Travel Apps

Imported from my old blog Girl Gadabout, which is now extinct.

A few summers ago I had the privilege of collaborating with a team in creating the Southern Literary Trail app with the folks at Deep South Magazine. It was a fun project and I learned so much by helping out and offering my research and writing. It’s a great little app and you can find my review of it HERE. It’s useful for a travel app as well.

Travel App larger

Which brings me to the question of what kinds of other travel apps are out there? A ton. But I narrowed down my search for Alabama Travel Apps and found some that I could probably use on a regular basis.

Here are a few that I recently downloaded and would like to start using:

TriposoAlabama Triposo – This Alabama Travel app offers you complete and up-to-date city guides for Montgomery and many other travel destinations in Alabama.

This app is rated 12+ for alcohol and tobacco references. However, when I downloaded it, it stated it was for 17+ age. It seems to stay updated on a regular basis and the last update, in fact, was this month (May) on the 7th. Triposo Inc has several other international travel apps as well – Rome, Sydney, Moscow, Berlin – just to name a few. You know I’m going to have to download the Rome travel app just so I can live vicariously through my iPhone. So far I am really enjoying this Huntsville, Alabama app by Triposo, Inc. It’s easy to get around in and it is packed full of Huntsville stuff. The map lists restaurants, museums, and other noted Huntsville landmarks and things to do – each of them with a separate “page” load when clicked that lists a description along with details of services, hours, address, website, phone numbers, and Yelp reviews. There is an option for you to add your tips and photos as well. There is an area called “Travel log” and this is where your tips, photos, added places, and check-ins will show up.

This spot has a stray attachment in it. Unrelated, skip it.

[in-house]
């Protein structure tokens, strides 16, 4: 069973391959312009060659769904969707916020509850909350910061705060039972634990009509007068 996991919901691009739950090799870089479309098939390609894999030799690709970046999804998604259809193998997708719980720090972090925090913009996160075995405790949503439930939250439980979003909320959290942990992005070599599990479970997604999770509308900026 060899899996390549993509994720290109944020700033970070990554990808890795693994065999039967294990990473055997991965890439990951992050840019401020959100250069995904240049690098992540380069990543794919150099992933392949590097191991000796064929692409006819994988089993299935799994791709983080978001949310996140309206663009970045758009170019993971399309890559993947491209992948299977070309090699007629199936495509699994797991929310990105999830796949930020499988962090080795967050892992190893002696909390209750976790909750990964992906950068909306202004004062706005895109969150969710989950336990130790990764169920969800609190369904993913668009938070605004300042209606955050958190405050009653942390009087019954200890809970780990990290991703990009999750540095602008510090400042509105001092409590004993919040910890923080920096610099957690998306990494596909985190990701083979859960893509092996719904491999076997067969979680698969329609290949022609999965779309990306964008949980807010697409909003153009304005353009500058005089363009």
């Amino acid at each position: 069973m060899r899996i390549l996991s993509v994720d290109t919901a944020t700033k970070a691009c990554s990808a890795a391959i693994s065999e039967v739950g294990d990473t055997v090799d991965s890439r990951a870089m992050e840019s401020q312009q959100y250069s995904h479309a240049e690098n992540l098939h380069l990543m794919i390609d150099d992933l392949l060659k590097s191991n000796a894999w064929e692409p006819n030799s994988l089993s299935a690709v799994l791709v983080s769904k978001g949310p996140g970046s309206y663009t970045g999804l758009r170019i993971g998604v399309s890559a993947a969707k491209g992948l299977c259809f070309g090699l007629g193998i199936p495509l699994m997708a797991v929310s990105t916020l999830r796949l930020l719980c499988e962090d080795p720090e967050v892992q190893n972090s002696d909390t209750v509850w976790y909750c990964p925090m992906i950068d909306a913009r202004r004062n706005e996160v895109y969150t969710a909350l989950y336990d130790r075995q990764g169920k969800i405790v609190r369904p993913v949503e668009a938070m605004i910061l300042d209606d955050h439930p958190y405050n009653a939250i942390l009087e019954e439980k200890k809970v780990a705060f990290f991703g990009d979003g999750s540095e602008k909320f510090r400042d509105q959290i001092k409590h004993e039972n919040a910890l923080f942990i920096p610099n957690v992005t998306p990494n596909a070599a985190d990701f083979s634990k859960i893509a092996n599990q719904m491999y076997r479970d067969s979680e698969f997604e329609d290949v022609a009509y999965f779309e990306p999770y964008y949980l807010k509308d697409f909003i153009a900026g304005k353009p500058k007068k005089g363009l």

quote.jpgAbout Triposo – We make great, interactive travel guides. Tomake our guides we use the content that is freely available. Open content sites like Wikitravel, Wikipedia, World66 and OpenStreetMap are among the best resources for any traveler. Our mission is to make that content relevant for you. So we mix and mash and annotate – and we distill great, relevant travel guides out of it.

By far, out of the few travel apps I am going to review here, this is my favorite. It is very detail-oriented but still simple to use. Straight to the point and no extra things on this app that are unnecessary. One of my favorite areas of this app is what they call the “Stream.” This is the latest shares from the Triposo community. If you’ve been to a place and want to share your experience, add a place, photo, or an insider tip, this is the “Stream” where it will show up. I’m not quite sure how this is different from the travel log yet. FYI – to test it out, I just added Emma’s Tea Room to the Stream.

They are on Facebook and Twitter.

Con: In order to have an account on the app, you have to sign in with Facebook. A big thumbs down. I’d rather have the option to create my own account using my email.

AlRoadTripMy next favorite app will have to be from the folks at Alabama Road Trip. This is from the Alabama Tourism Department so you know this app is going to be great. It is designed and developed by Luckie & Company.